Fair value is typically estimated using an income approach based on the present value of future discounted cash flows. The significant estimates in the discounted cash flow model primarily include the discount rate, and rates of future revenue and expense growth and/or profitability of the acquired assets. In performing the impairment test, the Company considered, among other factors, the Company’s intention for future use of acquired assets, analyses of historical financial performance and estimates of future performance of Cocrystal’s product candidates.
In-process research and development assets are accounted for as indefinite-lived intangible assets and maintained on the balance sheet until either the underlying project is completed or the asset becomes impaired. If the project is completed, the carrying value of the related intangible assets are amortized to cost of sales over the remaining estimated life of the asset(s), beginning in the period in which the project is completed. If the intangible asset becomes impaired or the related project is abandoned, the carrying value of the underlying intangible asset is written down to its fair value and an impairment charge is recorded in the period in which the impairment occurs and included in operating expenses under research and development within the relative condensed consolidated statement of operations.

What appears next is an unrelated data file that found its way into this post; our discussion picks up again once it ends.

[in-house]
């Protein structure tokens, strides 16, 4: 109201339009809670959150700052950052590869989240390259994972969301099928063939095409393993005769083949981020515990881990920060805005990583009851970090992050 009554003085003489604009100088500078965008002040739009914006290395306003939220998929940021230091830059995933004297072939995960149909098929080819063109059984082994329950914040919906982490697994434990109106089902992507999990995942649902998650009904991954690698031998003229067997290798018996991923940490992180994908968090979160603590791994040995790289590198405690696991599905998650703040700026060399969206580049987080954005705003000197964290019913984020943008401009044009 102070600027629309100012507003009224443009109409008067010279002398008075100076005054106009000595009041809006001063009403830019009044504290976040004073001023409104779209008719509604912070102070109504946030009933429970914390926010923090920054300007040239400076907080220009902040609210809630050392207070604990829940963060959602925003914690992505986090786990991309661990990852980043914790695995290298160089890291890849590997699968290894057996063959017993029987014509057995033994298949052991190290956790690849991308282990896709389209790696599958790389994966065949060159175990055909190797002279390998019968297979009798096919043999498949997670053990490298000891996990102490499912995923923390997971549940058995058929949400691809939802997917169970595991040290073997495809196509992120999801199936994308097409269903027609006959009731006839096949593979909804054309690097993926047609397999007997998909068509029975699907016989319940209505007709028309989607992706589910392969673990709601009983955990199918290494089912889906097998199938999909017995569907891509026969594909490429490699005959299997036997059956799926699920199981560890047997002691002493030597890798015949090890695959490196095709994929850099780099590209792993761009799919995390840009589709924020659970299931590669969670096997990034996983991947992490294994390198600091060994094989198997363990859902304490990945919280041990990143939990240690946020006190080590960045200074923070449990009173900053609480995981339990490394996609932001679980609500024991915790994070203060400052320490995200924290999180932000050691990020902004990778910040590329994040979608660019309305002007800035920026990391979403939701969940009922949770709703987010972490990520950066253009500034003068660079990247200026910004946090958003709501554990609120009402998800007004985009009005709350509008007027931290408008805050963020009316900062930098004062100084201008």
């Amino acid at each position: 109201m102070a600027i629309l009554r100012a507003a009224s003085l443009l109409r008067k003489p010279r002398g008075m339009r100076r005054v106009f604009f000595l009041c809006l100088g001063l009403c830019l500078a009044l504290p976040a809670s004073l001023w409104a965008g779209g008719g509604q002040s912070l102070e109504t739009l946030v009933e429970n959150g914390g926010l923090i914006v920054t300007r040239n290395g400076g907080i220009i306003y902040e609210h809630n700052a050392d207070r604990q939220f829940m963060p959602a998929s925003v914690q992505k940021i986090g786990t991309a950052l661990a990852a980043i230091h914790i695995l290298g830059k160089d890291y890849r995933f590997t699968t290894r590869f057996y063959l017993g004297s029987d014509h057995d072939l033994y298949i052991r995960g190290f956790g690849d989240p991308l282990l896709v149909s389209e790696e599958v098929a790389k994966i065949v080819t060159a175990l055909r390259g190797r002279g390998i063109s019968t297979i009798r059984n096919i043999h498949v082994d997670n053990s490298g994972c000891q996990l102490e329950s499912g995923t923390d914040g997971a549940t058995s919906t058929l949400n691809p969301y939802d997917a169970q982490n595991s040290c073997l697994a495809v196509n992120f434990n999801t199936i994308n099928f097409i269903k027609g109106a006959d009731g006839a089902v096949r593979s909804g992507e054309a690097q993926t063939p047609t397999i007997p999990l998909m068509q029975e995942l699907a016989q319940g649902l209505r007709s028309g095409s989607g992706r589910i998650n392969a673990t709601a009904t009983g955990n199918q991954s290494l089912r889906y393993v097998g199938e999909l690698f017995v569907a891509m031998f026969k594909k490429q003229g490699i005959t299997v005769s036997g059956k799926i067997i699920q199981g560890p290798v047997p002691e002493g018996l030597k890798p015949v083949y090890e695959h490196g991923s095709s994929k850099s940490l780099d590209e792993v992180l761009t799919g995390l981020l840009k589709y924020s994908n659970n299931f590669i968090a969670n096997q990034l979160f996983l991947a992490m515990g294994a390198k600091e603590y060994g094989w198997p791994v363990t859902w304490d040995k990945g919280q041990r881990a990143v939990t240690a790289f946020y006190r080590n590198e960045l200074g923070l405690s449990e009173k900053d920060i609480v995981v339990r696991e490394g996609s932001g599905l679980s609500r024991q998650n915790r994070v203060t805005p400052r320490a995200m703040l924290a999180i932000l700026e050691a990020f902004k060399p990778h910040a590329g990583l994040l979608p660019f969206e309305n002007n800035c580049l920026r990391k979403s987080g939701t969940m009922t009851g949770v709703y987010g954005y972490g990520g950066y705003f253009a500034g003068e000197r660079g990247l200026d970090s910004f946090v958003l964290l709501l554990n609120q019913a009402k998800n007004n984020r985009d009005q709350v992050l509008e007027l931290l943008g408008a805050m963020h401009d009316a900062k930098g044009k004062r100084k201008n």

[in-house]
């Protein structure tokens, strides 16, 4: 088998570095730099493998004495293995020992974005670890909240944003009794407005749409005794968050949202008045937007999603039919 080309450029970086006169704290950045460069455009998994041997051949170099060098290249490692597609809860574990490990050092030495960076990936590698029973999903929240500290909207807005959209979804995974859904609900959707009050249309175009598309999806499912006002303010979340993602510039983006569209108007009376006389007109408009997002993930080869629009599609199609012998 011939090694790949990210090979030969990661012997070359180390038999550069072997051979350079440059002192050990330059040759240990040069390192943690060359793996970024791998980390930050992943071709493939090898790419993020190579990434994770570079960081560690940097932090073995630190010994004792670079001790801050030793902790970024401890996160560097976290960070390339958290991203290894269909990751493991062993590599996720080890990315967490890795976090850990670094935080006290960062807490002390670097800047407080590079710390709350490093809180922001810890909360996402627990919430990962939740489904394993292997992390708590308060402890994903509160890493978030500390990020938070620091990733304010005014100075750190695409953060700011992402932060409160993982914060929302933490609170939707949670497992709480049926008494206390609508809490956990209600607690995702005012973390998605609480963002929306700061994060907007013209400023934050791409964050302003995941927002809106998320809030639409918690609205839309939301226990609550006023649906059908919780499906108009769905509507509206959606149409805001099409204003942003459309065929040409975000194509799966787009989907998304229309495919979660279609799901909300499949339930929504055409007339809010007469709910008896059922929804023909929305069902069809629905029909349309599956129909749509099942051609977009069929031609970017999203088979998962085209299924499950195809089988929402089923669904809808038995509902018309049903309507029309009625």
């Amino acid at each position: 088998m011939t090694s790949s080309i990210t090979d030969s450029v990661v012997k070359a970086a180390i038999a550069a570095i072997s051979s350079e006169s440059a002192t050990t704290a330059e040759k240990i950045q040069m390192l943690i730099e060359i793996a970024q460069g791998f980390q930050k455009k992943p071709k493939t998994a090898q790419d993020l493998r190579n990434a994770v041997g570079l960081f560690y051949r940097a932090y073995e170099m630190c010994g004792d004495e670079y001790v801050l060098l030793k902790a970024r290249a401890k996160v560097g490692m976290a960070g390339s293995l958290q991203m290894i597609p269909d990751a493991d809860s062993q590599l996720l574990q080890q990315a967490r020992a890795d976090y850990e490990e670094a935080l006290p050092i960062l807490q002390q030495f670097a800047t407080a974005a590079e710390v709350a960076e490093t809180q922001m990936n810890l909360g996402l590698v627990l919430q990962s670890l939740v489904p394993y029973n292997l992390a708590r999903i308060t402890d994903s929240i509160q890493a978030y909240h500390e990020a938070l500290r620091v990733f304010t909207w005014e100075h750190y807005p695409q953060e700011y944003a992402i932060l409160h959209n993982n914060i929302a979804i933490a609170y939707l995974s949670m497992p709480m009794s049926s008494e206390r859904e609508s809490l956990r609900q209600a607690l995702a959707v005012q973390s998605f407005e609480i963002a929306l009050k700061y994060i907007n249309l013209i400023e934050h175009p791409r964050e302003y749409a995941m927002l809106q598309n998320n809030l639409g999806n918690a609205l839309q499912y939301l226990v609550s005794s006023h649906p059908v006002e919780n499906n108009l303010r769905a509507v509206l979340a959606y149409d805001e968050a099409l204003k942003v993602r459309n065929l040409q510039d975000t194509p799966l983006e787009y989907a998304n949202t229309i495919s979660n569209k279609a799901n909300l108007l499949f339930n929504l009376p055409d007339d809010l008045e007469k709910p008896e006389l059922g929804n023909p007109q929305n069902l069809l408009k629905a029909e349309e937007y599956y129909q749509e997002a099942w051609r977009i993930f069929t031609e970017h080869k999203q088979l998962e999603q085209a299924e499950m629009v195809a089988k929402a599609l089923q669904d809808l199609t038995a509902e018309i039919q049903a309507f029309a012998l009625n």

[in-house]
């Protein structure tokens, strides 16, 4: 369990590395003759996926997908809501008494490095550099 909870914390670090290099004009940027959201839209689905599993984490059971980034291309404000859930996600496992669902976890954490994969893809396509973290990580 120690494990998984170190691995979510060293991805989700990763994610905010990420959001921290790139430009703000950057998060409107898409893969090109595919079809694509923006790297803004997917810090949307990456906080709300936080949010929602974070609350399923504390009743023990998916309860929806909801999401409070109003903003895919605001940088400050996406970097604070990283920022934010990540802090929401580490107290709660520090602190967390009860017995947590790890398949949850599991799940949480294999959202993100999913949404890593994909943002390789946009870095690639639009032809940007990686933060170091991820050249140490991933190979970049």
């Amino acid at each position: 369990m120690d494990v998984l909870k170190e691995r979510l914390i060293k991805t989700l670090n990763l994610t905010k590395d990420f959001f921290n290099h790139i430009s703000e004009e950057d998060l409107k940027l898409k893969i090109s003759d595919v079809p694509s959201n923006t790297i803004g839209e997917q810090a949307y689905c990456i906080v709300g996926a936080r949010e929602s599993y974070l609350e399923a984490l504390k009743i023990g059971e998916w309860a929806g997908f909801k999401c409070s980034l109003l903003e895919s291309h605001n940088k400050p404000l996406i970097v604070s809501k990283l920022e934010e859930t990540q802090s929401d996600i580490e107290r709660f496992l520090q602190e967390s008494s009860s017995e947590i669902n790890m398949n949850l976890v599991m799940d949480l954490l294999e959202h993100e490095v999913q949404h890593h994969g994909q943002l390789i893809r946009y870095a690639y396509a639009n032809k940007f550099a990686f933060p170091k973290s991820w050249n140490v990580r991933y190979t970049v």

The Company has a lead compound, CC-31244, for its Hepatitis C program, which was created at the Company’s labs in Bothell, Washington, and not part of the acquisition from RFS Pharma. In 2016, the Company initiated and completed a Phase 1A trial with compound CC-31244, and began a Phase 1B trial with CC-31244 that was completed in 2017. In 2018, the Company began a Phase 2A clinical trial with CC-31244 and recently released interim results in January 2019. In late 2018, the Company concluded that given the success of CC-31244 in clinical trials, the Hepatitis C program would move forward solely with CC-31244 without any of the compounds acquired from RFS Pharma. As part of this decision, the Company abandoned all remaining in process research and development intangible assets recognized by the Company and thereafter, terminated its license with Emory University on December 6, 2018 (see Note 10 – Licenses and Collaborations). This resulted in a $53,905,000 impairment in the fourth quarter of 2018. At March 31, 2019 and December 31, 2018, there was no in-process research and development on the Company’s condensed consolidated balance sheets.
At March 31, 2019 and December 31, 2018, the Company had goodwill of $65,195,000 included on the Company’s condensed consolidated balance sheets.